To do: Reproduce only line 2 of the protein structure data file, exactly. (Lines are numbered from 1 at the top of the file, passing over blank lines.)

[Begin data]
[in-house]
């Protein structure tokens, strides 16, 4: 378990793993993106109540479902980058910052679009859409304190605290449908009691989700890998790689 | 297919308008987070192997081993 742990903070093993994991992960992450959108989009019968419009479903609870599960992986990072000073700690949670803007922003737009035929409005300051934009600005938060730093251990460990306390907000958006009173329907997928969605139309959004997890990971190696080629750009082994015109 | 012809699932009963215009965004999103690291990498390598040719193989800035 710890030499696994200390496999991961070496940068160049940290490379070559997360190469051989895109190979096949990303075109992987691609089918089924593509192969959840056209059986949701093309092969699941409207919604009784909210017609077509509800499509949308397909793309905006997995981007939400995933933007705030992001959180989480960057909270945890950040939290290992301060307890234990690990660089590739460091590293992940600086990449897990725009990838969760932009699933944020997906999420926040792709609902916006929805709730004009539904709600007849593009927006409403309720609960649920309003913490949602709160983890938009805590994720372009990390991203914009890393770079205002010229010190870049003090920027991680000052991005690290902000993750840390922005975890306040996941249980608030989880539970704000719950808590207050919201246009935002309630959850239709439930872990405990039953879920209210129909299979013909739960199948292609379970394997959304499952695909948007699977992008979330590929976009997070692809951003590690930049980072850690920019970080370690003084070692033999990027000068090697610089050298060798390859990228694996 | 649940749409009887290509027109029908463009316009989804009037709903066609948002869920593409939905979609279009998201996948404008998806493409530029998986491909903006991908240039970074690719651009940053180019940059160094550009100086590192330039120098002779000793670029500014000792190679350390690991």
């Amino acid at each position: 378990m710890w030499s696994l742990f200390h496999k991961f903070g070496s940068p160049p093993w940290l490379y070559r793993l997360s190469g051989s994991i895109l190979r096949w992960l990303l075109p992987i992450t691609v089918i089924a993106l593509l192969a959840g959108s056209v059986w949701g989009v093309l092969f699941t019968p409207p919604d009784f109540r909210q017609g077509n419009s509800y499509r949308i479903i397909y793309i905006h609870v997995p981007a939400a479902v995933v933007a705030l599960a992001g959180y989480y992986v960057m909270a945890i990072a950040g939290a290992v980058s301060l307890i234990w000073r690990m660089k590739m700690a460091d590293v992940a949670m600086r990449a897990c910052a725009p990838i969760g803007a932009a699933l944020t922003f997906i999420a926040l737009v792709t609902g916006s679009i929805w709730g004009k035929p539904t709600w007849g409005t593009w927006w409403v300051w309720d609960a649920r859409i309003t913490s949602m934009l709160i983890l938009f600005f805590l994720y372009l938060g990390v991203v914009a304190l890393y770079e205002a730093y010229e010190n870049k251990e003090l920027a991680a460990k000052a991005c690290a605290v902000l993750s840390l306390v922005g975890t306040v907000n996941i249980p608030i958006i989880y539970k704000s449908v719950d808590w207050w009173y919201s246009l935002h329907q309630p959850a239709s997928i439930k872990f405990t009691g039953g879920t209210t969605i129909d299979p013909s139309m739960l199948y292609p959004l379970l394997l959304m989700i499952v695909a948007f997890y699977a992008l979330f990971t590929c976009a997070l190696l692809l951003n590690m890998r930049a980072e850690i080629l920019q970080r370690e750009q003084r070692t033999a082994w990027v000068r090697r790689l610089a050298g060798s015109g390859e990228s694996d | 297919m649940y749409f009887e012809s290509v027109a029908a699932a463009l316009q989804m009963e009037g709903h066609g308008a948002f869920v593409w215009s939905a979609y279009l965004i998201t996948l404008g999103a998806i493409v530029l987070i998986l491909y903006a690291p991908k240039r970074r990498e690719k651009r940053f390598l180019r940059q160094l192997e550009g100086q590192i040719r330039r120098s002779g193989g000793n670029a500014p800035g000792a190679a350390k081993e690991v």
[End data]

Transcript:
């Protein structure tokens, strides 16, 4: 378990793993993106109540479902980058910052679009859409304190605290449908009691989700890998790689 | 297919308008987070192997081993 742990903070093993994991992960992450959108989009019968419009479903609870599960992986990072000073700690949670803007922003737009035929409005300051934009600005938060730093251990460990306390907000958006009173329907997928969605139309959004997890990971190696080629750009082994015109 | 012809699932009963215009965004999103690291990498390598040719193989800035 710890030499696994200390496999991961070496940068160049940290490379070559997360190469051989895109190979096949990303075109992987691609089918089924593509192969959840056209059986949701093309092969699941409207919604009784909210017609077509509800499509949308397909793309905006997995981007939400995933933007705030992001959180989480960057909270945890950040939290290992301060307890234990690990660089590739460091590293992940600086990449897990725009990838969760932009699933944020997906999420926040792709609902916006929805709730004009539904709600007849593009927006409403309720609960649920309003913490949602709160983890938009805590994720372009990390991203914009890393770079205002010229010190870049003090920027991680000052991005690290902000993750840390922005975890306040996941249980608030989880539970704000719950808590207050919201246009935002309630959850239709439930872990405990039953879920209210129909299979013909739960199948292609379970394997959304499952695909948007699977992008979330590929976009997070692809951003590690930049980072850690920019970080370690003084070692033999990027000068090697610089050298060798390859990228694996 | 649940749409009887290509027109029908463009316009989804009037709903066609948002869920593409939905979609279009998201996948404008998806493409530029998986491909903006991908240039970074690719651009940053180019940059160094550009100086590192330039120098002779000793670029500014000792190679350390690991």